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1927 Map of the Arboretum

1900: Contracted Collections of Cedrus libani

The stem of a cedar of Lebanon (Cedrus libani, accession 4697*K) reaches skyward. This tree grew from seed collected by Walter Siehe in the Atlas Mountains of Turkey in 1900. William 'Ned' Friedman, 2018.
The stem of a cedar of Lebanon (Cedrus libani, accession 4697*K) reaches skyward. This tree grew from seed collected by Walter Siehe in the Atlas Mountains of Turkey in 1900.

Plants collected on this Expedition

Plant ID Accession Date Recieved As Origin Source

Expedition Stats

Turkey

Event Type
Contract
Collection Type
Germplasm
Other Participants
Walter Siehe
Sepia tinged photograph of scattered cedars on mountain slope, closer view
Cedrus libani ssp. stenocoma growing in the Taurus Mountains of Turkey, photographed by Walter Siehe, likely in 1900 or 1901. Archives of the Arnold Arboretum.

At the turn of the 20th century, Charles Sprague Sargent contracted with a German-born botanist Walter Siehe, a resident in what is today Turkey, to make a collection of cedar-of-Lebanon (Cedrus libani) seed.

High-Altitude Cedar-of-Lebanon

Cedar-of-Lebanon had historically been valued and used as a religious and national symbol throughout the Levantine region and its horticultural merits were well recognized in Europe and North America. Although desired as a feature tree in estates and gardens, cedar-of-Lebanon seed collected prior to the Siehe contract did not prove to be reliably hardy in the rigorous climate of New England.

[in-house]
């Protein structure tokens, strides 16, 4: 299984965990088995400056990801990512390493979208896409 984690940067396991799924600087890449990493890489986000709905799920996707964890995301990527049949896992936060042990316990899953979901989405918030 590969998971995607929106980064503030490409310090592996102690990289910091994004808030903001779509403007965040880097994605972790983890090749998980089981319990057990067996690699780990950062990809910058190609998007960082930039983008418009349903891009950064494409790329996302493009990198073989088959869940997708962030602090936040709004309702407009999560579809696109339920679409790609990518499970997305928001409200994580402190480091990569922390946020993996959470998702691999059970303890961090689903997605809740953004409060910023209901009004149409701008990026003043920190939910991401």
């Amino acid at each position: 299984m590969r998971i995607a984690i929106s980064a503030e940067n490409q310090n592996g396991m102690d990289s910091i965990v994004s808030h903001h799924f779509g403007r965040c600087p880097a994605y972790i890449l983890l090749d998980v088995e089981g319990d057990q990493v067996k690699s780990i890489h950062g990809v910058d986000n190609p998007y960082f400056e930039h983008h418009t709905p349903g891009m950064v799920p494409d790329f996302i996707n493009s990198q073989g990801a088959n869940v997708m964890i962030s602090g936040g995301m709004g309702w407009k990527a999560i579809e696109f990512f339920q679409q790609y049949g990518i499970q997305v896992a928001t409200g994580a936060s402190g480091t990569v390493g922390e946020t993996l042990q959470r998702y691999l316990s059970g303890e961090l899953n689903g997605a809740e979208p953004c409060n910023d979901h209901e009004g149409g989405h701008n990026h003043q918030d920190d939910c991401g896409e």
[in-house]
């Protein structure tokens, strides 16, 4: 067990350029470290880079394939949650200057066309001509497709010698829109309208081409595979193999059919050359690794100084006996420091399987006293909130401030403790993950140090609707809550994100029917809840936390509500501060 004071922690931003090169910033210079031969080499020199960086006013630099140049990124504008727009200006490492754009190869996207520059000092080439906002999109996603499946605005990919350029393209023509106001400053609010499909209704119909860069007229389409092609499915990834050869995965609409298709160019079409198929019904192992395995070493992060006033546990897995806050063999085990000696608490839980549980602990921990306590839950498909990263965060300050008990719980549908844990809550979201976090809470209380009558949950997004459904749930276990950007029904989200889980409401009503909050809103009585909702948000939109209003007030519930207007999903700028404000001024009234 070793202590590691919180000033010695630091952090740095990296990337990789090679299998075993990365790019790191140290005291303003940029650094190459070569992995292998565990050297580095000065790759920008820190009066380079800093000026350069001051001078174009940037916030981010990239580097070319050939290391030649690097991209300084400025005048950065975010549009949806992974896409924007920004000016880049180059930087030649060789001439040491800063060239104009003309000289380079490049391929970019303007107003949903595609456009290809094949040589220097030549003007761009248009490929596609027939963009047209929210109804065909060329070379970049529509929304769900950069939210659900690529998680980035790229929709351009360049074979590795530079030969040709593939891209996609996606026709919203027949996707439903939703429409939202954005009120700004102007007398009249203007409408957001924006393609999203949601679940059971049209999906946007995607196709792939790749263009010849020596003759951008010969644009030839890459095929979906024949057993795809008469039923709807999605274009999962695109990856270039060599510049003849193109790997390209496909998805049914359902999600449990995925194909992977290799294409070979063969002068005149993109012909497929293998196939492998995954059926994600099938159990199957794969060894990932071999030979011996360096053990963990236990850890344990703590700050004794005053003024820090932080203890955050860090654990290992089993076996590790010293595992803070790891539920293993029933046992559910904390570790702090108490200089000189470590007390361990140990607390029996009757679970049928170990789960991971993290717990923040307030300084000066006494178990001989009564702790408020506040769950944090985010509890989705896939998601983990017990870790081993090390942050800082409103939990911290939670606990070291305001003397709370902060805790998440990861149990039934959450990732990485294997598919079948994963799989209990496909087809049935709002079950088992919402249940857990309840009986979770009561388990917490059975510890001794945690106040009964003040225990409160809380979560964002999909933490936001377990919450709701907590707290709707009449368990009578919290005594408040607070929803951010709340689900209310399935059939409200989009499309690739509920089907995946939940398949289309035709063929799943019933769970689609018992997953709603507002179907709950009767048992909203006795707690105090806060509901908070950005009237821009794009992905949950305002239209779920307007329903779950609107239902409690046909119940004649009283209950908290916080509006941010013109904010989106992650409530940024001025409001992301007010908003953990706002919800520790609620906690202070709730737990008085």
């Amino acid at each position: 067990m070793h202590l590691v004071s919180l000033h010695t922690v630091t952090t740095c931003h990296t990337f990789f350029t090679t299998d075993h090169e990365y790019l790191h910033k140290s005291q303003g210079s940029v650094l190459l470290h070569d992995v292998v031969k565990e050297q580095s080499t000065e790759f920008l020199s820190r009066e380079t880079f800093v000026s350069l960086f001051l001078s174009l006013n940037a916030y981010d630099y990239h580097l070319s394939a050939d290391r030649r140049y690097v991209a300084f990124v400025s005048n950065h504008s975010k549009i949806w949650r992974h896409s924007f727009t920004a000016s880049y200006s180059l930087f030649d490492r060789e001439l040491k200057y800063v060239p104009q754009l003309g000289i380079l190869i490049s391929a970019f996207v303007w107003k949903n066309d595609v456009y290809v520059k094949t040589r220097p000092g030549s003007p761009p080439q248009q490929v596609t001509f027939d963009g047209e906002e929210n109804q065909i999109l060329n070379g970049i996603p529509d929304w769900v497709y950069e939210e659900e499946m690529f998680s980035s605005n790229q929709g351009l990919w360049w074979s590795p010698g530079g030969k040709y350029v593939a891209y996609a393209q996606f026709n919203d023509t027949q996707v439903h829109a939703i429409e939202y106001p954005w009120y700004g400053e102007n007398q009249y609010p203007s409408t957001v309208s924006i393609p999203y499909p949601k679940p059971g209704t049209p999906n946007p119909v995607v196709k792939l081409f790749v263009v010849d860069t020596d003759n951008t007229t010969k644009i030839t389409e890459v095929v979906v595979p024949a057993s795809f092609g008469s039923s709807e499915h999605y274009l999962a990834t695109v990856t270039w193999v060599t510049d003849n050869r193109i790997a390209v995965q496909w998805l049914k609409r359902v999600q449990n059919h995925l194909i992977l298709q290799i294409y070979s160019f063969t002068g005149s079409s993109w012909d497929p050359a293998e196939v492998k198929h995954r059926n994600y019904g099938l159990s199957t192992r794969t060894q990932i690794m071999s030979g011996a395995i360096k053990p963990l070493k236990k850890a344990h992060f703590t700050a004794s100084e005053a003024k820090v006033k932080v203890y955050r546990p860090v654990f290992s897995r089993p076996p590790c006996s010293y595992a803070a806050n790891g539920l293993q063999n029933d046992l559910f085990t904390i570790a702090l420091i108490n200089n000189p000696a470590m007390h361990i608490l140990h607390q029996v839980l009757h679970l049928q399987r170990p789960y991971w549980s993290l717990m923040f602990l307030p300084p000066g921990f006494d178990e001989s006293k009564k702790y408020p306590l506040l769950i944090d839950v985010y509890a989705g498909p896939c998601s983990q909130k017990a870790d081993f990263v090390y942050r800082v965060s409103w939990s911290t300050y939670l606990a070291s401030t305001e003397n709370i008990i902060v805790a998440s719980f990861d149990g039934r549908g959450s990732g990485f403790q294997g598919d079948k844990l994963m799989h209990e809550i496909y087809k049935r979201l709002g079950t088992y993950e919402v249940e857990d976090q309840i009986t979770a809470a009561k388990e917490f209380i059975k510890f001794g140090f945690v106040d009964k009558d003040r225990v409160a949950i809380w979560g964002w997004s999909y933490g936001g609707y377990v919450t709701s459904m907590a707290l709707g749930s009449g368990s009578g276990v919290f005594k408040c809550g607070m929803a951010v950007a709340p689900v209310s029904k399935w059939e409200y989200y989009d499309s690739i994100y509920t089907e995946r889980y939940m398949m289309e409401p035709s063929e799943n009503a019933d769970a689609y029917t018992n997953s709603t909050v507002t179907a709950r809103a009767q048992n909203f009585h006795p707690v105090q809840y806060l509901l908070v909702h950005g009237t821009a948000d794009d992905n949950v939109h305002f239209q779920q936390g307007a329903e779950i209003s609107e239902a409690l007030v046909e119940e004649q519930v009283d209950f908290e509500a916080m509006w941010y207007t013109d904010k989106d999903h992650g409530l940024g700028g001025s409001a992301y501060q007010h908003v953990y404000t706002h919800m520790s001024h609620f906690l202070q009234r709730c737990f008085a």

In 1926, Herbert Wendell Gleason photographed these cedar-of-Lebanon (Cedrus libani on Bussey Hill. They are shown on a hand-tinted lantern slide.
In 1926, Herbert Wendell Gleason photographed these cedar-of-Lebanon (Cedrus libani) on Bussey Hill. They are shown on a hand-tinted lantern slide. Archives of the Arnold Arboretum.

The tree populations Siehe targeted were high in the Taurus Mountains in southern Turkey. Sargent hoped that they would have greater cold-hardiness than specimens growing in the Eastern United States at that time.

In a letter from Siehe to Sargent in the Arboretum Archives dated November 1900, Siehe notes the trip took eight days and yielded 110 pounds (50 kilograms) of seed. He collected from a population growing at approximately 6,250 feet (1905 meters) above sea level, near the upper limit of its range. Siehe sent the collection and shipment fee of 60 Deutsche Marks (about $15 in 1900 and $465 in 2020). The Arnold Arboretum accessioned the Siehe collections on February 4, 1902.

Bright green new growth contrasts with older dark green leaves on the Cedrus libani.
Bright green new growth contrasts with older dark green leaves on the cedar-of-Lebanon (Cedrus libani, accession 4697*K). Danny Schissler, 2020.

Back to Boston

The seed lot (accession 4697) proved to be reliably hardy, drought tolerant, and vigorous in the Arboretum landscape, only suffering major setbacks during extreme high wind events such as the Hurricane of 1938. Of the 20 young trees originally planted out on the landscape, eight still survive nearly 120 years later.

Dig Deeper

For an in-depth look at this fascinating tree please see, “The Quest for the Hardy Cedar-of-Lebanon,” by Arboretum Keeper of the Living Collections, Michael Dosmann and Anthony Aiello, Director of Horticulture and Curator at the Morris Arboretum of the University of Pennsylvania.

Parts of fallen cedar-of-Lebanon (Cedrus libani accession 4697*P) cones and catkins. The cones often break into pieces when they hit the ground.
Parts of fallen cedar-of-Lebanon (Cedrus libani accession 4697*P) seed cones and old pollen cones. The seed cones break apart while still on the tree to scatter their seed. They shatter further when they hit the ground. Kyle Port, 2013.